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Responding to youth/student behaviour around UNB campuses

Author: Dr. Paul J. Mazerolle

Posted on Oct 7, 2022

Category: UNB Fredericton , UNB Saint John

Editor’s note: The following is a commentary written by Dr. Paul J. Mazerolle in response to the unsanctioned street parties.

Recent street parties adjacent to the University of New Brunswick’s (UNB) Fredericton campus and attended by hundreds of young people are of significant concern. As an institution, we share the community's frustration and outrage at the irresponsible, reckless, and criminal behaviour displayed over the September period. UNB will continue to work to address these unsanctioned parties and call on our students to help us curb this behaviour.

Fortunately, this past weekend appeared to be a milder occasion which does not mitigate against the need for developing a comprehensive response to address the scale of inappropriate conduct over the past month. It is understandable that young people want to socialize, connect with new and old friends, and “have fun.” Social gatherings of students and young people is a long-standing issue that occurs every fall on or adjacent to many university campuses across the country. Although speculative, the scale and scope of the partying have escalated this year, which may relate to our current COVID-19 context.

However we have come to understand this issue does not alleviate the fact that the conduct over the past month has been reckless, irresponsible, and in some cases, criminal. The evidence is irrefutable regarding excessive alcohol consumption in public spaces—it leads to violence, including physical and sexual assaults, community destruction, fires, various forms of property destruction, excessive litter and unruly behaviour. This is unacceptable behaviour for our university and our community.

So, what can be done to address these issues in the short term and long term? There are things that can be undertaken on campus—more activities, more engagement, and ongoing education about the responsible use of alcohol, as well as the associated risks of alcohol consumption. This requires planning, resources, and effective partnerships with the UNB Student Union, which has a very important role to play. The university can also invoke a range of student discipline provisions for conduct that violates the Student Disciplinary Code. As important as it is to raise the activities on campus and apply student discipline where applicable, it will not eliminate activities off campus, partly because these issues affect many young people, not just UNB students.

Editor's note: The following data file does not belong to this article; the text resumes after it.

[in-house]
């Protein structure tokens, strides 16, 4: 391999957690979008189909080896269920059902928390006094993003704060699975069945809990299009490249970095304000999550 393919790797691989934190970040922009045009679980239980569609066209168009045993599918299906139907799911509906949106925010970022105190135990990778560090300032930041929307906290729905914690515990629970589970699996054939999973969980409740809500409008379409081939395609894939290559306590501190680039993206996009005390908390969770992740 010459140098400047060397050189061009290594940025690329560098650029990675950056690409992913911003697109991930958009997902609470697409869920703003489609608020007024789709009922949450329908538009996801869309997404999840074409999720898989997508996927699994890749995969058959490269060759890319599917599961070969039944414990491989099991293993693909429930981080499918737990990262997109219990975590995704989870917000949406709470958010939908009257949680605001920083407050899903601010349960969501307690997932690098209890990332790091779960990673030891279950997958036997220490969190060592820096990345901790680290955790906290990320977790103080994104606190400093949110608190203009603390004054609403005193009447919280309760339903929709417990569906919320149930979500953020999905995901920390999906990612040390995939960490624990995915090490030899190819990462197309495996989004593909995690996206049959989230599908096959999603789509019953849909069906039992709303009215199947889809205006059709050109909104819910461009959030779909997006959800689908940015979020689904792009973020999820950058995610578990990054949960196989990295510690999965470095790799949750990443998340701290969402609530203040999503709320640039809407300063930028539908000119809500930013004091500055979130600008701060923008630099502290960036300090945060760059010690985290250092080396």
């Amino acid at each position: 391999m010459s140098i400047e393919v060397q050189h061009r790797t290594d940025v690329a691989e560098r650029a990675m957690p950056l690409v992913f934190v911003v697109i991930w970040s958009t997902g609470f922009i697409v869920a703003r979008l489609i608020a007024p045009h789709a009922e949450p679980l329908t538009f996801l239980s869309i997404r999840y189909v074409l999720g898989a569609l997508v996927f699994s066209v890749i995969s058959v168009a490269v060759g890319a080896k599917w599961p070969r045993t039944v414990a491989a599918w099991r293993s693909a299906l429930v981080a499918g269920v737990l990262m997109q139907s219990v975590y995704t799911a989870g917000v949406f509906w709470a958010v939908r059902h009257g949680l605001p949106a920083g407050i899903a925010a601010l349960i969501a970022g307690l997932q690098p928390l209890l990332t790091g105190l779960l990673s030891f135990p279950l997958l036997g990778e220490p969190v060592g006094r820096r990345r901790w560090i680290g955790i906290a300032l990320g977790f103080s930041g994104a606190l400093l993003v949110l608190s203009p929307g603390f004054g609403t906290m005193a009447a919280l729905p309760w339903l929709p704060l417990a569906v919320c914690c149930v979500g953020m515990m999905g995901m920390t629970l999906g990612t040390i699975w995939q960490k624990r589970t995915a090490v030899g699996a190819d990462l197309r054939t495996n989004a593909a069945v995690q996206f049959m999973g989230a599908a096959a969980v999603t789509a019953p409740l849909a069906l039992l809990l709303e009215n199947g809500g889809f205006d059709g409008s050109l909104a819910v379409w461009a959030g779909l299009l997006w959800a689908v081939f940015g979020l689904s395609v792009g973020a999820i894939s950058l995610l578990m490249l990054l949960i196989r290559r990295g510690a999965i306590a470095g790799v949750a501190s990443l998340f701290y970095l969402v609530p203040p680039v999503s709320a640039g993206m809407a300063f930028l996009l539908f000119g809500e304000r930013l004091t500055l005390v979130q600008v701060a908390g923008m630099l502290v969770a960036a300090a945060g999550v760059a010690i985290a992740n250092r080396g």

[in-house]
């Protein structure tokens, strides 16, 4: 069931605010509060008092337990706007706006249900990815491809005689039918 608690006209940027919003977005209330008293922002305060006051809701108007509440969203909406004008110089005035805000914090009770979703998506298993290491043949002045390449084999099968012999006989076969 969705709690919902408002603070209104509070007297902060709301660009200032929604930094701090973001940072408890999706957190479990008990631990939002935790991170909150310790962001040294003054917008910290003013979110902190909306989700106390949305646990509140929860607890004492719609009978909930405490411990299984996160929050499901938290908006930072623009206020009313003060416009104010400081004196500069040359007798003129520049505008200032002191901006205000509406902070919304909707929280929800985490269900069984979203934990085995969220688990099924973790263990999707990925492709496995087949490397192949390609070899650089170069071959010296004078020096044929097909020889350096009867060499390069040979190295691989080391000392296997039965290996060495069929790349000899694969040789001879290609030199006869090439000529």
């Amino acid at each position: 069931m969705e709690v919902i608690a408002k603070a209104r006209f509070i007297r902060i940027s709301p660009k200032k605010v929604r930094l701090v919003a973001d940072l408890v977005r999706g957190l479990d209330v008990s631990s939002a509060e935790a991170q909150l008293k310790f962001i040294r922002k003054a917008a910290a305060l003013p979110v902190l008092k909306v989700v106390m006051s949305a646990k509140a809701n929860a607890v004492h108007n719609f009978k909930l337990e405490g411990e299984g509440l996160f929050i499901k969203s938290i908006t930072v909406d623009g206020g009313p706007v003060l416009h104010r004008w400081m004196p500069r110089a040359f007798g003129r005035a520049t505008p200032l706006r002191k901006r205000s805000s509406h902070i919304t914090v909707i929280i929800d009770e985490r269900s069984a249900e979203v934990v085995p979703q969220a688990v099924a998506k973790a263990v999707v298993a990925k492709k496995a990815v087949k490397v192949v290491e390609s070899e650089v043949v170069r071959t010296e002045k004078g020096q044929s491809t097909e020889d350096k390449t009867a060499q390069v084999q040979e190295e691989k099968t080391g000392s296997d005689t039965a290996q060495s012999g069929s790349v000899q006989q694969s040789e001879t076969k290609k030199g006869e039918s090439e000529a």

Addressing the scourge of large off-campus parties requires partnerships, planning, as well as a range of creative responses. We are working with city authorities to address the current circumstances and to better plan for the future. Ultimately, we need to embrace education, preventive strategies, and a range of enforcement responses. There are clear limits to how a university responds to unruly and, indeed, criminal behaviour off campus, but working with local authorities can and will reveal best practices. These will undoubtedly include a mix of criminal and civil penalties applying law enforcement in accountable ways to curb illegal and uncivil behaviour. There is undoubtedly a range of other remedies, including regulatory responses, that can be brought down on landlords and homeowners who allow or enable such activity. UNB will be steadfast in our commitment to work in partnership with city officials to address this public health and safety issue.

Paul J. Mazerolle
President and Vice-Chancellor